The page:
After snagging News Pro from the App Store, you're prompted to authenticate with LinkedIn or Facebook. I went the LinkedIn route, which holds most of my professional connections, and logged in without any trouble. The app is made up of three main sections: A Home tab that lists popular stories; an Explore tab for choosing new topics to follow; and a simple profile tab.
On the surface, News Pro doesn't look too different than most other news apps. I was also unimpressed with its initial roundup of top stories, which included some commentary on Facebook's upcoming earnings and news about Indiegogo's CEO stepping down. Beyond that were several articles that weren't of much interest. Nothing about Sony's surprising decision to create a PlayStation-only company was listed, even though it's one of today's most intriguing stories. It's unclear how, exactly News Pro is choosing which stories to display, but I'd imagine it's partially based on the stories your friends are sharing.
When you click into a story from the Home tab, you're sent right to a normal web page. You can also choose to load a stripped-down "Speedy" version of the page, similar to what you'd get from a bookmarking tool like Pocket or Instapaper. At the bottom of every article are buttons to comment and "Like" an article, as well as your typical sharing options.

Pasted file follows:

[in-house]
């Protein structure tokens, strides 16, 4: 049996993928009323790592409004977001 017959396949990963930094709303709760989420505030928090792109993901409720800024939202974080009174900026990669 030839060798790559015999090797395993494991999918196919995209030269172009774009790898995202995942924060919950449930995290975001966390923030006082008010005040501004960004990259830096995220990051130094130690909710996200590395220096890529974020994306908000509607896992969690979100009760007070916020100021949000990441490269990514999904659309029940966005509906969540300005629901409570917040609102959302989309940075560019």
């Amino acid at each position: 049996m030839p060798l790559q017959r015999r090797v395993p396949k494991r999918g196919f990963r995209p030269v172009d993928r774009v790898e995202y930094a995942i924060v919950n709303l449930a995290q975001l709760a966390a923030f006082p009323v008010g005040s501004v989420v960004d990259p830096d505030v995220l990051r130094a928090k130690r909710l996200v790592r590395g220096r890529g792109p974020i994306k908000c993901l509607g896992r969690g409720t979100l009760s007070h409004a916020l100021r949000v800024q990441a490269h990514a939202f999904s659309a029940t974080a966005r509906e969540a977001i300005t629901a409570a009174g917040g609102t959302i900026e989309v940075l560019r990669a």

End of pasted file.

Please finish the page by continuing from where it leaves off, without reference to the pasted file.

While most news app try to simplify the process of choosing which news to follow, News Pro gives you extensive options. In its Explore tab, you can choose from a large list of industries, companies, skills and products to follow. There's also a "Pilot" mode that lists some recommended topics to follow. I was both impressed and overwhelmed with News Pro's customization capabilities. I'm sure some users would love tweaking how, exactly, their news appears. Personally, the list of options made my eyes glaze over.
I suppose it was inevitable that Microsoft would jump into the news app fray, but I wish it tried a bit harder to make something different. Apple News, on the other hand, launched with a strong sense of design, plenty of media partners, and a decent selection of features. Sure, it also did pretty much the same thing as other news apps, but you could see why iOS users could actually do with it. At this point, I'm not sure why anyone would use News Pro.